Unfortunately it wasn’t to be this year, and whilst I’ve no doubt Jen will go back and do the whole thing someday, she was still sufficiently annoyed (!) as to want to return a day or two later and carry on from where she’d left off! I have to say, as a hiker, that the chunk of the route we did together (only about a third of the whole thing) was epic! How anybody can run over such terrain for such a distance is beyond my understanding.

I jumped at the chance to make this hike happen, as it included several peaks we had heard of but never visited (Haystacks, High Stile…). So, on the morning in question we suited and booted appropriately for the hefty chunk of the route Jen had missed out on. She may have been exorcising demons, but I would be feasting my eyes on these places for the first time, and happy to be following in the footsteps of the legendary Wainwright.

Our trip would start at Buttermere, but not on foot… today’s route was linear (as opposed to a loop) so we parked the car at Buttermere and jumped aboard a bus which would take us right to the other end of the valley. Up we went, holding on tight as the bus forged onward and upward against all the odds… successfully negotiating hairy hairpins and other bits that seemed impossibly narrow. Eventually we reached Honister Hause, where there is a very busy, popular slate mine… with a slightly sinister side if you contemplate the rows and rows of example slate tombstones in its backyard!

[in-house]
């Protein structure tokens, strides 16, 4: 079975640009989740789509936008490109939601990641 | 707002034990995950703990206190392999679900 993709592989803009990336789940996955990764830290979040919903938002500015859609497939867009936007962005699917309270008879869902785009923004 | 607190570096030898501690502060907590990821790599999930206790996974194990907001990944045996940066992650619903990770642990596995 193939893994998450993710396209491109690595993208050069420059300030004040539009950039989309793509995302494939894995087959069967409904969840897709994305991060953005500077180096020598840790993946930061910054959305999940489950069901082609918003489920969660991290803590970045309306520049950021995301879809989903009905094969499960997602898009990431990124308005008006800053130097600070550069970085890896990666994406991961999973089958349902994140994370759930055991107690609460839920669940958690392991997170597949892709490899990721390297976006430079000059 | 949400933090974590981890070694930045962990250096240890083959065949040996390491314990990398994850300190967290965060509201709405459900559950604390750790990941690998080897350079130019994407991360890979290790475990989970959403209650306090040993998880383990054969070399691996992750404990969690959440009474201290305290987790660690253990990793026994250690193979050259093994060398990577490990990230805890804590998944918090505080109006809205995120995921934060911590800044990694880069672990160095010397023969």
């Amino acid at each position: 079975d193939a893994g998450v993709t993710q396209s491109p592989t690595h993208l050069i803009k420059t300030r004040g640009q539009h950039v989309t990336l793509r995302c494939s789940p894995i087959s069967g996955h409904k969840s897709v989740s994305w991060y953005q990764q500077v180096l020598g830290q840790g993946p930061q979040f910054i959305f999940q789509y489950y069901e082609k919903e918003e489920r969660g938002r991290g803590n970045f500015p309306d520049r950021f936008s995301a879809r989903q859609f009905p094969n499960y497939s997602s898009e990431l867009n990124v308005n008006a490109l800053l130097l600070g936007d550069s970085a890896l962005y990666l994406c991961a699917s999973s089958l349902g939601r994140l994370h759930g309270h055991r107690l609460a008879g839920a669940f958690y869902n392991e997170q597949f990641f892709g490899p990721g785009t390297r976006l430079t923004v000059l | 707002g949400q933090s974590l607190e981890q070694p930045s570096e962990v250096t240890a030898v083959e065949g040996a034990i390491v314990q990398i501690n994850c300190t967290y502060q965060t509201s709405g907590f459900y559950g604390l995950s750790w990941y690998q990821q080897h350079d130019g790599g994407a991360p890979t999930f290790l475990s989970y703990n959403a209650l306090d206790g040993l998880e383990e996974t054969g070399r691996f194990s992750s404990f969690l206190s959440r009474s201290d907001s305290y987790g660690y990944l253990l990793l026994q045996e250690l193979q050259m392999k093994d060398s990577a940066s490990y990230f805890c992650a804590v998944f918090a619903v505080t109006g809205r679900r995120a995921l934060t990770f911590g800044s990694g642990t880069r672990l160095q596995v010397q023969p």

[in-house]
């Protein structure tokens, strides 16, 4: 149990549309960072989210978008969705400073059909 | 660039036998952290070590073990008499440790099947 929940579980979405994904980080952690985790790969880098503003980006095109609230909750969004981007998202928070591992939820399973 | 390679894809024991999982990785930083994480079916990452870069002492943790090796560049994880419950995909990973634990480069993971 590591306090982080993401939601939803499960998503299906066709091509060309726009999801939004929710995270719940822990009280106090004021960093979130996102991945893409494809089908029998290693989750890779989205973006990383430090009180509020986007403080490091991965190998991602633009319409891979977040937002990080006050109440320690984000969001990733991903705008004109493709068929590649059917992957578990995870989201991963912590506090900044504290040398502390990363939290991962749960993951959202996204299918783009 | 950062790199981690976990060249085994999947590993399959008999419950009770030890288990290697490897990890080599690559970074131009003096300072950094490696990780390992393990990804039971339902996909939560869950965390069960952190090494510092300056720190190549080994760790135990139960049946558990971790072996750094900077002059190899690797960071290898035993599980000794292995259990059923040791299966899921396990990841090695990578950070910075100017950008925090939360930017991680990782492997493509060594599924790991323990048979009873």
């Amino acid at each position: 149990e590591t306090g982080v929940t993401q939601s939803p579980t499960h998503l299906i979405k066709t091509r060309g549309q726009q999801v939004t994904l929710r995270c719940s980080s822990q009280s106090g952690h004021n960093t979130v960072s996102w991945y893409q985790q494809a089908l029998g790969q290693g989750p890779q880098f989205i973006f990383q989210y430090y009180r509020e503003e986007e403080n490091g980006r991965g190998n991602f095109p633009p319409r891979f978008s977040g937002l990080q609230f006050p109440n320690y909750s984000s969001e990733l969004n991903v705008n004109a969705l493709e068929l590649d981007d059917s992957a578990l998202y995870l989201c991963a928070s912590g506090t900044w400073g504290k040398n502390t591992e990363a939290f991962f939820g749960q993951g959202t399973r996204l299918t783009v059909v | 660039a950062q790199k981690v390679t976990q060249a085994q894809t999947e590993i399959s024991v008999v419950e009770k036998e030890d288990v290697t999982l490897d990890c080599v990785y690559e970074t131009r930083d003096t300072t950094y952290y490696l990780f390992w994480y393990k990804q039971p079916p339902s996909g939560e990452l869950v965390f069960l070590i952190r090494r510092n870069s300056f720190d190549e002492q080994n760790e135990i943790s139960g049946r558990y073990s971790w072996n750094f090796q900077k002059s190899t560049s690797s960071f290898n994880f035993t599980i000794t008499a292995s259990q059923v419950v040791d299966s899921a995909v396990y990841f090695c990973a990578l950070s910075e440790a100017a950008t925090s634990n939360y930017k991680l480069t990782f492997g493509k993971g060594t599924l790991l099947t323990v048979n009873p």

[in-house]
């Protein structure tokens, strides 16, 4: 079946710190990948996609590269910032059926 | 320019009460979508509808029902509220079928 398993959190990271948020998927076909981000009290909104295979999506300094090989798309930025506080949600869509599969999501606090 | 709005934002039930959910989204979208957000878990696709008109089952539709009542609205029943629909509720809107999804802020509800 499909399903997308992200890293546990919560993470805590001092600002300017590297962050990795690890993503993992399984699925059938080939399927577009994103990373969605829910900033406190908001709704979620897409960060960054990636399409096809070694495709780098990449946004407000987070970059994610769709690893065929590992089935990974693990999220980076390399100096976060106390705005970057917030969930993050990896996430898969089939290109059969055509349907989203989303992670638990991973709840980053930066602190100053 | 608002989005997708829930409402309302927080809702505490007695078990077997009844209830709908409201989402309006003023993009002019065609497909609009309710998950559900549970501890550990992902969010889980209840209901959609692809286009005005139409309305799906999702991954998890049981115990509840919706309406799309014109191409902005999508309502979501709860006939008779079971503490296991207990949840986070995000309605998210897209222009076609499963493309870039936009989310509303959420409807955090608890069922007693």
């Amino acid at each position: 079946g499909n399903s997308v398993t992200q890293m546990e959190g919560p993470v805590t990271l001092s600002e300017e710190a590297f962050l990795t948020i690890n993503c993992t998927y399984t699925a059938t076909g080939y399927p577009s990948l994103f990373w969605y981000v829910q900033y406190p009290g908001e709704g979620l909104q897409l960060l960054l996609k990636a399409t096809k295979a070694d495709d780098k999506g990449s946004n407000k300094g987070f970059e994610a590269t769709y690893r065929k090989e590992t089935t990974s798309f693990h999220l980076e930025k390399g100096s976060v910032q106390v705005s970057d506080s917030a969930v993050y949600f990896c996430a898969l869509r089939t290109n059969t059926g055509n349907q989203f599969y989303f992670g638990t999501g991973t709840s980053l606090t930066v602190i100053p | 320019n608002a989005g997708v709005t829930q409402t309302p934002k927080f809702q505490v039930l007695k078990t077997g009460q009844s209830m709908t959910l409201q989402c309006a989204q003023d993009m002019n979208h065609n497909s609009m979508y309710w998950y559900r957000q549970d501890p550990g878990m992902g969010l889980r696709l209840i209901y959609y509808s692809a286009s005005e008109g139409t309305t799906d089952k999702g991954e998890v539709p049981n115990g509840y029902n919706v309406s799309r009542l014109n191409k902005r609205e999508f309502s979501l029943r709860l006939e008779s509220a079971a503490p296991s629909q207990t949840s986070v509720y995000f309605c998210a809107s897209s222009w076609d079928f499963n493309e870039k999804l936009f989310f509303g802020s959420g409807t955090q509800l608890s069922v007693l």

Following a coffee (of course!) we headed over to our starting track. There would be no going back, as our transport was waiting several miles away back in Buttermere; still, doing it this way round was greatly preferable to clock-watching and fretting about missing a bus. As always, we were carrying layers, food, liquids and the correct safety gear in case anything went awry, but today the weather was smiling on us and we both felt fairly fit for the day’s challenge.